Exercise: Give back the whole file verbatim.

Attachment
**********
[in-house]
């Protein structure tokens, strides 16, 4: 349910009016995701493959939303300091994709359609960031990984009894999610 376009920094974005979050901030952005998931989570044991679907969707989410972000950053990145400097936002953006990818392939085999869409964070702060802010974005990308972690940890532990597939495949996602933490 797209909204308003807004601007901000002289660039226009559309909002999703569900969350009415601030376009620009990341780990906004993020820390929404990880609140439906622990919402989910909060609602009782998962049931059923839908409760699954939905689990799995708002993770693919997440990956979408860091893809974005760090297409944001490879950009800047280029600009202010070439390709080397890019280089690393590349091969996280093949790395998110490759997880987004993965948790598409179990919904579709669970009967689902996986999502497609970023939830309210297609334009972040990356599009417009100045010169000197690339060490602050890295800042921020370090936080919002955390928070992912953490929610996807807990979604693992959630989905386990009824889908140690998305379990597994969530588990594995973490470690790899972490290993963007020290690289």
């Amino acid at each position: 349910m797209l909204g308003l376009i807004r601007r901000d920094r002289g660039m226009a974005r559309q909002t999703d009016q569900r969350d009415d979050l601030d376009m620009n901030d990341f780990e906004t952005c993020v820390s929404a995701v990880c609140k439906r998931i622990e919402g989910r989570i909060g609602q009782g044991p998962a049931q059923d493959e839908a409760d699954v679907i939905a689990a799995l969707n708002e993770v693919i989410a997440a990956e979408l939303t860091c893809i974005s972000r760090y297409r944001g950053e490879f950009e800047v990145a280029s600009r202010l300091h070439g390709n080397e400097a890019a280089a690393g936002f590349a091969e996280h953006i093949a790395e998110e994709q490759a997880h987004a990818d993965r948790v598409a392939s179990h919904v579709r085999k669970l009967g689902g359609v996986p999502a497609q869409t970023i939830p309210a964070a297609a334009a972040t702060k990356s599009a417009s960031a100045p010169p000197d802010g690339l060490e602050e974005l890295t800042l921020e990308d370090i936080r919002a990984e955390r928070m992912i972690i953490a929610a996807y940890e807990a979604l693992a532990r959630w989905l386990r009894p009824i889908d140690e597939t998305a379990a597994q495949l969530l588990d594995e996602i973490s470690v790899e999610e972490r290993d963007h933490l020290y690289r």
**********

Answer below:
[in-house]
């Protein structure tokens, strides 16, 4: 349910009016995701493959939303300091994709359609960031990984009894999610 376009920094974005979050901030952005998931989570044991679907969707989410972000950053990145400097936002953006990818392939085999869409964070702060802010974005990308972690940890532990597939495949996602933490 797209909204308003807004601007901000002289660039226009559309909002999703569900969350009415601030376009620009990341780990906004993020820390929404990880609140439906622990919402989910909060609602009782998962049931059923839908409760699954939905689990799995708002993770693919997440990956979408860091893809974005760090297409944001490879950009800047280029600009202010070439390709080397890019280089690393590349091969996280093949790395998110490759997880987004993965948790598409179990919904579709669970009967689902996986999502497609970023939830309210297609334009972040990356599009417009100045010169000197690339060490602050890295800042921020370090936080919002955390928070992912953490929610996807807990979604693992959630989905386990009824889908140690998305379990597994969530588990594995973490470690790899972490290993963007020290690289």
């Amino acid at each position: 349910m797209l909204g308003l376009i807004r601007r901000d920094r002289g660039m226009a974005r559309q909002t999703d009016q569900r969350d009415d979050l601030d376009m620009n901030d990341f780990e906004t952005c993020v820390s929404a995701v990880c609140k439906r998931i622990e919402g989910r989570i909060g609602q009782g044991p998962a049931q059923d493959e839908a409760d699954v679907i939905a689990a799995l969707n708002e993770v693919i989410a997440a990956e979408l939303t860091c893809i974005s972000r760090y297409r944001g950053e490879f950009e800047v990145a280029s600009r202010l300091h070439g390709n080397e400097a890019a280089a690393g936002f590349a091969e996280h953006i093949a790395e998110e994709q490759a997880h987004a990818d993965r948790v598409a392939s179990h919904v579709r085999k669970l009967g689902g359609v996986p999502a497609q869409t970023i939830p309210a964070a297609a334009a972040t702060k990356s599009a417009s960031a100045p010169p000197d802010g690339l060490e602050e974005l890295t800042l921020e990308d370090i936080r919002a990984e955390r928070m992912i972690i953490a929610a996807y940890e807990a979604l693992a532990r959630w989905l386990r009894p009824i889908d140690e597939t998305a379990a597994q495949l969530l588990d594995e996602i973490s470690v790899e999610e972490r290993d963007h933490l020290y690289r």